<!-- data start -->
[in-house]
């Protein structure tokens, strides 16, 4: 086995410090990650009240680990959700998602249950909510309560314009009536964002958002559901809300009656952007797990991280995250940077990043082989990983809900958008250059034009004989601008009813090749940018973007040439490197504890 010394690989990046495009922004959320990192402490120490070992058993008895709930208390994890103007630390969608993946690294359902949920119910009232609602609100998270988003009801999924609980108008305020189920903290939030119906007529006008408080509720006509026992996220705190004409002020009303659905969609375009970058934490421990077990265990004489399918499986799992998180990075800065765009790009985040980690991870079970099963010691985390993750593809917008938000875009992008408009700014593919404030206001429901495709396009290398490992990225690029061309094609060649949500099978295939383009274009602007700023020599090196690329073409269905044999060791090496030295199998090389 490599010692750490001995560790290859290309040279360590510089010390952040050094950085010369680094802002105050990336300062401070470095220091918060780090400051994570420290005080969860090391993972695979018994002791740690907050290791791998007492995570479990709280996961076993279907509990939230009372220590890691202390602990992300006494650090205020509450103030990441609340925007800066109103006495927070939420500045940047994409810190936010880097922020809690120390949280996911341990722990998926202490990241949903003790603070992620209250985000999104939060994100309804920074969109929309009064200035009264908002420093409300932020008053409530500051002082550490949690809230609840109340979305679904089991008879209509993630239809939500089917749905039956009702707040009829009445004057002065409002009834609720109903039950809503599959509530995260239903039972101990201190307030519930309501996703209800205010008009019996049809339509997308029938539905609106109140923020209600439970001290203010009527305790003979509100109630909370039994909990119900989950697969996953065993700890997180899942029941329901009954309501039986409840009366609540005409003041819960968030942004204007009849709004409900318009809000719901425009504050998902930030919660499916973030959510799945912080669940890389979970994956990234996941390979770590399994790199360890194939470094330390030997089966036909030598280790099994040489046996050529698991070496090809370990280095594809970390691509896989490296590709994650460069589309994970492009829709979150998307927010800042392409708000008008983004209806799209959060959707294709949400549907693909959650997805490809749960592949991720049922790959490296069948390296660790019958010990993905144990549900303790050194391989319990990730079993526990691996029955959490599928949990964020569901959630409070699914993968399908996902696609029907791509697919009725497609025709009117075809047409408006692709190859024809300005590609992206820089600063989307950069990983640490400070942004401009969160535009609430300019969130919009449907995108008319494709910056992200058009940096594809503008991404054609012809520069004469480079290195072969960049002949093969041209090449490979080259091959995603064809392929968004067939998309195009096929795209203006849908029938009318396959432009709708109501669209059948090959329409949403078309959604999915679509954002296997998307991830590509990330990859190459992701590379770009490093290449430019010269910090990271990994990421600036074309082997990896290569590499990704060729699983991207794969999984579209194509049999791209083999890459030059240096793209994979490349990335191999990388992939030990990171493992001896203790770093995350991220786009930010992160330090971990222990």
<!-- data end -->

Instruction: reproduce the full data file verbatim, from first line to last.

[in-house]
């Protein structure tokens, strides 16, 4: 086995410090990650009240680990959700998602249950909510309560314009009536964002958002559901809300009656952007797990991280995250940077990043082989990983809900958008250059034009004989601008009813090749940018973007040439490197504890 010394690989990046495009922004959320990192402490120490070992058993008895709930208390994890103007630390969608993946690294359902949920119910009232609602609100998270988003009801999924609980108008305020189920903290939030119906007529006008408080509720006509026992996220705190004409002020009303659905969609375009970058934490421990077990265990004489399918499986799992998180990075800065765009790009985040980690991870079970099963010691985390993750593809917008938000875009992008408009700014593919404030206001429901495709396009290398490992990225690029061309094609060649949500099978295939383009274009602007700023020599090196690329073409269905044999060791090496030295199998090389 490599010692750490001995560790290859290309040279360590510089010390952040050094950085010369680094802002105050990336300062401070470095220091918060780090400051994570420290005080969860090391993972695979018994002791740690907050290791791998007492995570479990709280996961076993279907509990939230009372220590890691202390602990992300006494650090205020509450103030990441609340925007800066109103006495927070939420500045940047994409810190936010880097922020809690120390949280996911341990722990998926202490990241949903003790603070992620209250985000999104939060994100309804920074969109929309009064200035009264908002420093409300932020008053409530500051002082550490949690809230609840109340979305679904089991008879209509993630239809939500089917749905039956009702707040009829009445004057002065409002009834609720109903039950809503599959509530995260239903039972101990201190307030519930309501996703209800205010008009019996049809339509997308029938539905609106109140923020209600439970001290203010009527305790003979509100109630909370039994909990119900989950697969996953065993700890997180899942029941329901009954309501039986409840009366609540005409003041819960968030942004204007009849709004409900318009809000719901425009504050998902930030919660499916973030959510799945912080669940890389979970994956990234996941390979770590399994790199360890194939470094330390030997089966036909030598280790099994040489046996050529698991070496090809370990280095594809970390691509896989490296590709994650460069589309994970492009829709979150998307927010800042392409708000008008983004209806799209959060959707294709949400549907693909959650997805490809749960592949991720049922790959490296069948390296660790019958010990993905144990549900303790050194391989319990990730079993526990691996029955959490599928949990964020569901959630409070699914993968399908996902696609029907791509697919009725497609025709009117075809047409408006692709190859024809300005590609992206820089600063989307950069990983640490400070942004401009969160535009609430300019969130919009449907995108008319494709910056992200058009940096594809503008991404054609012809520069004469480079290195072969960049002949093969041209090449490979080259091959995603064809392929968004067939998309195009096929795209203006849908029938009318396959432009709708109501669209059948090959329409949403078309959604999915679509954002296997998307991830590509990330990859190459992701590379770009490093290449430019010269910090990271990994990421600036074309082997990896290569590499990704060729699983991207794969999984579209194509049999791209083999890459030059240096793209994979490349990335191999990388992939030990990171493992001896203790770093995350991220786009930010992160330090971990222990």